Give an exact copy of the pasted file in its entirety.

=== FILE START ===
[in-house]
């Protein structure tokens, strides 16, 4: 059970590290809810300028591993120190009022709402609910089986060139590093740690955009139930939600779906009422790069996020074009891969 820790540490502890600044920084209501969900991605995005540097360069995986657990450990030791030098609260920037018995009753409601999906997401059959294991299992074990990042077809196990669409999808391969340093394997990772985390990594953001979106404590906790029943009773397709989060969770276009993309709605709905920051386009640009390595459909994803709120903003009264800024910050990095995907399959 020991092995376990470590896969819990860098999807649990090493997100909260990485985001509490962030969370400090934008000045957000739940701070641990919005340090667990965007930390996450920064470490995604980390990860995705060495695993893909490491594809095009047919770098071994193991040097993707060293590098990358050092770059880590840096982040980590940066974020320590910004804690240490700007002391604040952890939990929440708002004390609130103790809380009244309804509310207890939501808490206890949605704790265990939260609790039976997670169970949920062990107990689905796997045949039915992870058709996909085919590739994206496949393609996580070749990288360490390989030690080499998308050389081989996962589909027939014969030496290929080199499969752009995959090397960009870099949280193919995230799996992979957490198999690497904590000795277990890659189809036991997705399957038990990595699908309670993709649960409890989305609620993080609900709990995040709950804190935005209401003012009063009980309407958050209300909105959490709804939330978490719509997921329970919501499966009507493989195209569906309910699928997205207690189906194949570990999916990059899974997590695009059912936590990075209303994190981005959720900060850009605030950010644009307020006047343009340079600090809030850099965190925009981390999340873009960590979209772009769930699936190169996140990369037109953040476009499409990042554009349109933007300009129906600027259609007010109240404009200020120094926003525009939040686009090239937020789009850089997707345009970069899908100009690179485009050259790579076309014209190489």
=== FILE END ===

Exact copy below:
[in-house]
């Protein structure tokens, strides 16, 4: 059970590290809810300028591993120190009022709402609910089986060139590093740690955009139930939600779906009422790069996020074009891969 820790540490502890600044920084209501969900991605995005540097360069995986657990450990030791030098609260920037018995009753409601999906997401059959294991299992074990990042077809196990669409999808391969340093394997990772985390990594953001979106404590906790029943009773397709989060969770276009993309709605709905920051386009640009390595459909994803709120903003009264800024910050990095995907399959 020991092995376990470590896969819990860098999807649990090493997100909260990485985001509490962030969370400090934008000045957000739940701070641990919005340090667990965007930390996450920064470490995604980390990860995705060495695993893909490491594809095009047919770098071994193991040097993707060293590098990358050092770059880590840096982040980590940066974020320590910004804690240490700007002391604040952890939990929440708002004390609130103790809380009244309804509310207890939501808490206890949605704790265990939260609790039976997670169970949920062990107990689905796997045949039915992870058709996909085919590739994206496949393609996580070749990288360490390989030690080499998308050389081989996962589909027939014969030496290929080199499969752009995959090397960009870099949280193919995230799996992979957490198999690497904590000795277990890659189809036991997705399957038990990595699908309670993709649960409890989305609620993080609900709990995040709950804190935005209401003012009063009980309407958050209300909105959490709804939330978490719509997921329970919501499966009507493989195209569906309910699928997205207690189906194949570990999916990059899974997590695009059912936590990075209303994190981005959720900060850009605030950010644009307020006047343009340079600090809030850099965190925009981390999340873009960590979209772009769930699936190169996140990369037109953040476009499409990042554009349109933007300009129906600027259609007010109240404009200020120094926003525009939040686009090239937020789009850089997707345009970069899908100009690179485009050259790579076309014209190489």